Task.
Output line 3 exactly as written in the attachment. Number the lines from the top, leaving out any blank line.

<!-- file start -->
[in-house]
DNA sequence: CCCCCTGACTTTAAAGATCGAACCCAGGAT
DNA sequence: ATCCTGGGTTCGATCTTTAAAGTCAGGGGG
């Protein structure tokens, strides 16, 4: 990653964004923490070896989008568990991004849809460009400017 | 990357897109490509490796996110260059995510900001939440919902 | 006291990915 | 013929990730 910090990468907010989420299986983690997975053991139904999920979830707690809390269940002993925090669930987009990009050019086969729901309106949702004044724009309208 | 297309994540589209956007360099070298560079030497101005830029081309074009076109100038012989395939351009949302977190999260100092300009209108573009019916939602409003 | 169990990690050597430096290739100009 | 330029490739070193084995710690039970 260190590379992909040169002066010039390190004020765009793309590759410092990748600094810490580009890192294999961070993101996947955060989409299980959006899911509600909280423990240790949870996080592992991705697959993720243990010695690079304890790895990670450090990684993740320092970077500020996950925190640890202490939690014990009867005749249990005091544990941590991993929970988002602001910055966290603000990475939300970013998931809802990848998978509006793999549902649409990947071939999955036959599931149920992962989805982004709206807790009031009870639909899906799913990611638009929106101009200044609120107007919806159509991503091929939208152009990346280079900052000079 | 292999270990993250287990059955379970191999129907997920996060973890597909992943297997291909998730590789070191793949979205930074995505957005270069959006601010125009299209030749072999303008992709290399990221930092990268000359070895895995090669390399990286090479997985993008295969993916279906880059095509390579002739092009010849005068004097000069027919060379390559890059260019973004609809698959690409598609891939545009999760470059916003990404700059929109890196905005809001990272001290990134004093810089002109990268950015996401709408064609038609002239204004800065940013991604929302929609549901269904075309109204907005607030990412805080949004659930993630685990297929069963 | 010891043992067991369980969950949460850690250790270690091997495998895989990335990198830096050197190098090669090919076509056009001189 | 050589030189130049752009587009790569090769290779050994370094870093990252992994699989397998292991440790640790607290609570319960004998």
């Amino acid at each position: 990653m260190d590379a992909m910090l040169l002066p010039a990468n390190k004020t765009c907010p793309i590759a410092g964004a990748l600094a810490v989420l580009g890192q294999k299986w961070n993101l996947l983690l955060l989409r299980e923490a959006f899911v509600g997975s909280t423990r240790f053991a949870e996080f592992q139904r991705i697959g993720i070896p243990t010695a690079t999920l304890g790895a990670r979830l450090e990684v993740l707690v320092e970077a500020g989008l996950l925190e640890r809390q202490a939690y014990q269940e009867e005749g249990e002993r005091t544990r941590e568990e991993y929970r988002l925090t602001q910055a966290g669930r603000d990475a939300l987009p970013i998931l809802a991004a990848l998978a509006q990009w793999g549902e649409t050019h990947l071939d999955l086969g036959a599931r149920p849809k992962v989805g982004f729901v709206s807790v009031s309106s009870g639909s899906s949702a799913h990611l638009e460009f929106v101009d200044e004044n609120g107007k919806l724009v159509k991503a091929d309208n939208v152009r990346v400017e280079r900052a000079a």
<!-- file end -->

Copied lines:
DNA sequence: ATCCTGGGTTCGATCTTTAAAGTCAGGGGG